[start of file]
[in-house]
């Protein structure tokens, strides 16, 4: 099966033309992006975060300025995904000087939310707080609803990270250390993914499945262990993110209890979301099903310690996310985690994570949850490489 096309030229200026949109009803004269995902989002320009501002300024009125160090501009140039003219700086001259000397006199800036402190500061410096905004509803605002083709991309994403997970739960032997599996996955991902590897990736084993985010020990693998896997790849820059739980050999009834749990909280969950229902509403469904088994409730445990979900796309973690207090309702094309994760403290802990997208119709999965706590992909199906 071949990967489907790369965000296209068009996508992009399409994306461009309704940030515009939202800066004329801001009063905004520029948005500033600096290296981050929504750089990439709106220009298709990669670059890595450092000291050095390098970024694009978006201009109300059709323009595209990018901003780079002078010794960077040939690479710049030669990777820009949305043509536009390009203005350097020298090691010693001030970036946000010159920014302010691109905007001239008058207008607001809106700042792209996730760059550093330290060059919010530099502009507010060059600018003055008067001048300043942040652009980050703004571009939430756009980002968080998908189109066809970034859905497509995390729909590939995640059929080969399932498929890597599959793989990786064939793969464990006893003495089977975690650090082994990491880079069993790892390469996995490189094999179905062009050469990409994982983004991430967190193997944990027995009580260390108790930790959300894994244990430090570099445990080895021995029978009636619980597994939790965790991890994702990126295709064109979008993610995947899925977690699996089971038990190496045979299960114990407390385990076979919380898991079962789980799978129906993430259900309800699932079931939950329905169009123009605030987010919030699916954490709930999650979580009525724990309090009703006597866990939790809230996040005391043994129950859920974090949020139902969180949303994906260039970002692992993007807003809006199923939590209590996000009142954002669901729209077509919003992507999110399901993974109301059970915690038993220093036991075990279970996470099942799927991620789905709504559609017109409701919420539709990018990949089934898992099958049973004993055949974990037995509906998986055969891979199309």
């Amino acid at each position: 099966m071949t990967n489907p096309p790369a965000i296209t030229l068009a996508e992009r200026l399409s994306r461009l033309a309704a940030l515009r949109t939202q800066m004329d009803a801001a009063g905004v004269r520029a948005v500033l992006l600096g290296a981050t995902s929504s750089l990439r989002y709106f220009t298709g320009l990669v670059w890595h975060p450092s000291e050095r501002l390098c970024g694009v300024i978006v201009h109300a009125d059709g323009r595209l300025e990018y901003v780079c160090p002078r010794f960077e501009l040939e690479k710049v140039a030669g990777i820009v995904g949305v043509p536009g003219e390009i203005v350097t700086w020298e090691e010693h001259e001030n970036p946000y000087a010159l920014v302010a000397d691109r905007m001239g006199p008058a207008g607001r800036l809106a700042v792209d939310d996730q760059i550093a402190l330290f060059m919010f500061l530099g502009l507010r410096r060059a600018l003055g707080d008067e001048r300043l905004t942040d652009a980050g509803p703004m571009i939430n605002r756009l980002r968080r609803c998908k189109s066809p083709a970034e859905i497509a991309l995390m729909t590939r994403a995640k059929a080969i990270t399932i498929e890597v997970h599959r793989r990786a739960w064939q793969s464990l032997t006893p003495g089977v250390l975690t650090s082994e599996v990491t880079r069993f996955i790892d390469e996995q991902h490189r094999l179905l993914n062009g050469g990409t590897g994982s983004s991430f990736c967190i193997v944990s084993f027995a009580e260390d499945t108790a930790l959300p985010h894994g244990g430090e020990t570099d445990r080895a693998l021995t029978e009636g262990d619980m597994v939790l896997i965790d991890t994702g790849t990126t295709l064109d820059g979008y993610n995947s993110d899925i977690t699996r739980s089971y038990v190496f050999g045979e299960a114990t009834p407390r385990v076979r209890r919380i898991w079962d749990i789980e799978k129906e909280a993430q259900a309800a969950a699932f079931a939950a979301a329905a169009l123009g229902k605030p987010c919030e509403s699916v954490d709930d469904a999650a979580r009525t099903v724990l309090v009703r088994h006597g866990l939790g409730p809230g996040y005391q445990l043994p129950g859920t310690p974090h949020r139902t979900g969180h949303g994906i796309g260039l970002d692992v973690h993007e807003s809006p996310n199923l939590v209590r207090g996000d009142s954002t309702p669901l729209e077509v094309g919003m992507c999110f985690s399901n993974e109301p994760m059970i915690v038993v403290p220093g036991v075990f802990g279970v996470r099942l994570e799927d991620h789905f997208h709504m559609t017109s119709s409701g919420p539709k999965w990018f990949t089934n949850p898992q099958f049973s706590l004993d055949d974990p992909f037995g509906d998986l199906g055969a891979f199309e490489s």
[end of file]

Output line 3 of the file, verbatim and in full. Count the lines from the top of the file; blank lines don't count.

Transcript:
């Amino acid at each position: 099966m071949t990967n489907p096309p790369a965000i296209t030229l068009a996508e992009r200026l399409s994306r461009l033309a309704a940030l515009r949109t939202q800066m004329d009803a801001a009063g905004v004269r520029a948005v500033l992006l600096g290296a981050t995902s929504s750089l990439r989002y709106f220009t298709g320009l990669v670059w890595h975060p450092s000291e050095r501002l390098c970024g694009v300024i978006v201009h109300a009125d059709g323009r595209l300025e990018y901003v780079c160090p002078r010794f960077e501009l040939e690479k710049v140039a030669g990777i820009v995904g949305v043509p536009g003219e390009i203005v350097t700086w020298e090691e010693h001259e001030n970036p946000y000087a010159l920014v302010a000397d691109r905007m001239g006199p008058a207008g607001r800036l809106a700042v792209d939310d996730q760059i550093a402190l330290f060059m919010f500061l530099g502009l507010r410096r060059a600018l003055g707080d008067e001048r300043l905004t942040d652009a980050g509803p703004m571009i939430n605002r756009l980002r968080r609803c998908k189109s066809p083709a970034e859905i497509a991309l995390m729909t590939r994403a995640k059929a080969i990270t399932i498929e890597v997970h599959r793989r990786a739960w064939q793969s464990l032997t006893p003495g089977v250390l975690t650090s082994e599996v990491t880079r069993f996955i790892d390469e996995q991902h490189r094999l179905l993914n062009g050469g990409t590897g994982s983004s991430f990736c967190i193997v944990s084993f027995a009580e260390d499945t108790a930790l959300p985010h894994g244990g430090e020990t570099d445990r080895a693998l021995t029978e009636g262990d619980m597994v939790l896997i965790d991890t994702g790849t990126t295709l064109d820059g979008y993610n995947s993110d899925i977690t699996r739980s089971y038990v190496f050999g045979e299960a114990t009834p407390r385990v076979r209890r919380i898991w079962d749990i789980e799978k129906e909280a993430q259900a309800a969950a699932f079931a939950a979301a329905a169009l123009g229902k605030p987010c919030e509403s699916v954490d709930d469904a999650a979580r009525t099903v724990l309090v009703r088994h006597g866990l939790g409730p809230g996040y005391q445990l043994p129950g859920t310690p974090h949020r139902t979900g969180h949303g994906i796309g260039l970002d692992v973690h993007e807003s809006p996310n199923l939590v209590r207090g996000d009142s954002t309702p669901l729209e077509v094309g919003m992507c999110f985690s399901n993974e109301p994760m059970i915690v038993v403290p220093g036991v075990f802990g279970v996470r099942l994570e799927d991620h789905f997208h709504m559609t017109s119709s409701g919420p539709k999965w990018f990949t089934n949850p898992q099958f049973s706590l004993d055949d974990p992909f037995g509906d998986l199906g055969a891979f199309e490489s």